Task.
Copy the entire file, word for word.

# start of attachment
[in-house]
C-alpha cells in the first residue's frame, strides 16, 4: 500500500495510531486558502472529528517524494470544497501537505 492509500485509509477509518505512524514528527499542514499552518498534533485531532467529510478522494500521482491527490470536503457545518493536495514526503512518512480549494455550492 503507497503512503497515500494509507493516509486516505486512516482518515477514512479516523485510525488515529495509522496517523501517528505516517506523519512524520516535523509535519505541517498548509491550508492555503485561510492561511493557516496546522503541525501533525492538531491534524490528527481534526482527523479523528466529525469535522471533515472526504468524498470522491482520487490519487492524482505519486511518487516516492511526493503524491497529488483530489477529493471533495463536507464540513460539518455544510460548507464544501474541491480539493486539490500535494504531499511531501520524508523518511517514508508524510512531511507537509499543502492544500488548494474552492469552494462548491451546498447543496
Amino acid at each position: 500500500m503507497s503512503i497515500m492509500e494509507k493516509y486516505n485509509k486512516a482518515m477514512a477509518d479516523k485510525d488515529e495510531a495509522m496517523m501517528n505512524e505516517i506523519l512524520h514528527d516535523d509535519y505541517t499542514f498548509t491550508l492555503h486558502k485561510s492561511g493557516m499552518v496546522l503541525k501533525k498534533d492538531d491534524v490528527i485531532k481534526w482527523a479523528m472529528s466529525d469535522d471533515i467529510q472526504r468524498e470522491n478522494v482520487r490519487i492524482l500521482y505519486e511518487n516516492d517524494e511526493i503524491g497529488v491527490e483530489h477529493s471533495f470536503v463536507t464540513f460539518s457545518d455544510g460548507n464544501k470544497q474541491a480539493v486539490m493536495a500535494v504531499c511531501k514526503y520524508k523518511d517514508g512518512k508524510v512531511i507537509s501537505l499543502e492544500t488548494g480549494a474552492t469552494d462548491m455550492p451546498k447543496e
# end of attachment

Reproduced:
[in-house]
C-alpha cells in the first residue's frame, strides 16, 4: 500500500495510531486558502472529528517524494470544497501537505 492509500485509509477509518505512524514528527499542514499552518498534533485531532467529510478522494500521482491527490470536503457545518493536495514526503512518512480549494455550492 503507497503512503497515500494509507493516509486516505486512516482518515477514512479516523485510525488515529495509522496517523501517528505516517506523519512524520516535523509535519505541517498548509491550508492555503485561510492561511493557516496546522503541525501533525492538531491534524490528527481534526482527523479523528466529525469535522471533515472526504468524498470522491482520487490519487492524482505519486511518487516516492511526493503524491497529488483530489477529493471533495463536507464540513460539518455544510460548507464544501474541491480539493486539490500535494504531499511531501520524508523518511517514508508524510512531511507537509499543502492544500488548494474552492469552494462548491451546498447543496
Amino acid at each position: 500500500m503507497s503512503i497515500m492509500e494509507k493516509y486516505n485509509k486512516a482518515m477514512a477509518d479516523k485510525d488515529e495510531a495509522m496517523m501517528n505512524e505516517i506523519l512524520h514528527d516535523d509535519y505541517t499542514f498548509t491550508l492555503h486558502k485561510s492561511g493557516m499552518v496546522l503541525k501533525k498534533d492538531d491534524v490528527i485531532k481534526w482527523a479523528m472529528s466529525d469535522d471533515i467529510q472526504r468524498e470522491n478522494v482520487r490519487i492524482l500521482y505519486e511518487n516516492d517524494e511526493i503524491g497529488v491527490e483530489h477529493s471533495f470536503v463536507t464540513f460539518s457545518d455544510g460548507n464544501k470544497q474541491a480539493v486539490m493536495a500535494v504531499c511531501k514526503y520524508k523518511d517514508g512518512k508524510v512531511i507537509s501537505l499543502e492544500t488548494g480549494a474552492t469552494d462548491m455550492p451546498k447543496e